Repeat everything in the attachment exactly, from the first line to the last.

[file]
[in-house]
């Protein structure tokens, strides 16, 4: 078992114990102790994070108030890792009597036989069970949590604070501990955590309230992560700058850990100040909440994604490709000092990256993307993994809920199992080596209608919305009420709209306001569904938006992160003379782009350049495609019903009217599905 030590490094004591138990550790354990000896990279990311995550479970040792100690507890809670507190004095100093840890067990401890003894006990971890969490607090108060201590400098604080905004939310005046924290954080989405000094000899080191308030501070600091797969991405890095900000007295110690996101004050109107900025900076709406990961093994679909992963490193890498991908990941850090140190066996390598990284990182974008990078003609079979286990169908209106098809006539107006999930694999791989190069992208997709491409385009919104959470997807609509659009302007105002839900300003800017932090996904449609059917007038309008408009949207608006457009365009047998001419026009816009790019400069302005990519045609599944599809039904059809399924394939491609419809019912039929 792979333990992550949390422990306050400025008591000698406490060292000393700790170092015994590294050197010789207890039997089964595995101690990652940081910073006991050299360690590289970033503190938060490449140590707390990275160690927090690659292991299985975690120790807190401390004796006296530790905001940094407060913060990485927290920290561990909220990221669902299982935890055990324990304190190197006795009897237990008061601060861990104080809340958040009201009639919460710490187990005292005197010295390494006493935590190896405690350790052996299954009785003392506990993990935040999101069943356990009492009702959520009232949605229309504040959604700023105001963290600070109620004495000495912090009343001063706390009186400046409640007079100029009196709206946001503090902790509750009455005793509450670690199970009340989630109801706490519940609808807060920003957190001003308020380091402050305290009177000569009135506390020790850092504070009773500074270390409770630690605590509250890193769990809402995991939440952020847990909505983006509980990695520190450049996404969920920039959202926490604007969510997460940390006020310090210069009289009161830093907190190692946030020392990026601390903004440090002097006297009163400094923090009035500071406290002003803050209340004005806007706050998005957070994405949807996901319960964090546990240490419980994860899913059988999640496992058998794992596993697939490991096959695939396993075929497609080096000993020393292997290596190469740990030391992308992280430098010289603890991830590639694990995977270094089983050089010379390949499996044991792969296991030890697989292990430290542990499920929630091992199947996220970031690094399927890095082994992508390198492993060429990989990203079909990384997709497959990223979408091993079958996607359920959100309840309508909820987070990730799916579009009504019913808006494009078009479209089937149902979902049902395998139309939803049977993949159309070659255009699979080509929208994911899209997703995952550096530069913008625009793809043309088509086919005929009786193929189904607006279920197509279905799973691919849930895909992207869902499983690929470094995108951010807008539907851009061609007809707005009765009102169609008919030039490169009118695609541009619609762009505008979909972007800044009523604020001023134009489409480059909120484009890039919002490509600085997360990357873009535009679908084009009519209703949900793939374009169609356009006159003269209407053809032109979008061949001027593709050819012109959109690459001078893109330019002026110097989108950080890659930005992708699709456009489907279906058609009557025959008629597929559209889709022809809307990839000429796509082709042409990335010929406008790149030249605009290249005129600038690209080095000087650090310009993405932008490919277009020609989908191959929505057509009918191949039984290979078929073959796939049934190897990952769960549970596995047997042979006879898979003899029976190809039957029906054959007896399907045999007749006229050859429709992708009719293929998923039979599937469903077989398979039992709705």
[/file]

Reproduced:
[in-house]
């Protein structure tokens, strides 16, 4: 078992114990102790994070108030890792009597036989069970949590604070501990955590309230992560700058850990100040909440994604490709000092990256993307993994809920199992080596209608919305009420709209306001569904938006992160003379782009350049495609019903009217599905 030590490094004591138990550790354990000896990279990311995550479970040792100690507890809670507190004095100093840890067990401890003894006990971890969490607090108060201590400098604080905004939310005046924290954080989405000094000899080191308030501070600091797969991405890095900000007295110690996101004050109107900025900076709406990961093994679909992963490193890498991908990941850090140190066996390598990284990182974008990078003609079979286990169908209106098809006539107006999930694999791989190069992208997709491409385009919104959470997807609509659009302007105002839900300003800017932090996904449609059917007038309008408009949207608006457009365009047998001419026009816009790019400069302005990519045609599944599809039904059809399924394939491609419809019912039929 792979333990992550949390422990306050400025008591000698406490060292000393700790170092015994590294050197010789207890039997089964595995101690990652940081910073006991050299360690590289970033503190938060490449140590707390990275160690927090690659292991299985975690120790807190401390004796006296530790905001940094407060913060990485927290920290561990909220990221669902299982935890055990324990304190190197006795009897237990008061601060861990104080809340958040009201009639919460710490187990005292005197010295390494006493935590190896405690350790052996299954009785003392506990993990935040999101069943356990009492009702959520009232949605229309504040959604700023105001963290600070109620004495000495912090009343001063706390009186400046409640007079100029009196709206946001503090902790509750009455005793509450670690199970009340989630109801706490519940609808807060920003957190001003308020380091402050305290009177000569009135506390020790850092504070009773500074270390409770630690605590509250890193769990809402995991939440952020847990909505983006509980990695520190450049996404969920920039959202926490604007969510997460940390006020310090210069009289009161830093907190190692946030020392990026601390903004440090002097006297009163400094923090009035500071406290002003803050209340004005806007706050998005957070994405949807996901319960964090546990240490419980994860899913059988999640496992058998794992596993697939490991096959695939396993075929497609080096000993020393292997290596190469740990030391992308992280430098010289603890991830590639694990995977270094089983050089010379390949499996044991792969296991030890697989292990430290542990499920929630091992199947996220970031690094399927890095082994992508390198492993060429990989990203079909990384997709497959990223979408091993079958996607359920959100309840309508909820987070990730799916579009009504019913808006494009078009479209089937149902979902049902395998139309939803049977993949159309070659255009699979080509929208994911899209997703995952550096530069913008625009793809043309088509086919005929009786193929189904607006279920197509279905799973691919849930895909992207869902499983690929470094995108951010807008539907851009061609007809707005009765009102169609008919030039490169009118695609541009619609762009505008979909972007800044009523604020001023134009489409480059909120484009890039919002490509600085997360990357873009535009679908084009009519209703949900793939374009169609356009006159003269209407053809032109979008061949001027593709050819012109959109690459001078893109330019002026110097989108950080890659930005992708699709456009489907279906058609009557025959008629597929559209889709022809809307990839000429796509082709042409990335010929406008790149030249605009290249005129600038690209080095000087650090310009993405932008490919277009020609989908191959929505057509009918191949039984290979078929073959796939049934190897990952769960549970596995047997042979006879898979003899029976190809039957029906054959007896399907045999007749006229050859429709992708009719293929998923039979599937469903077989398979039992709705």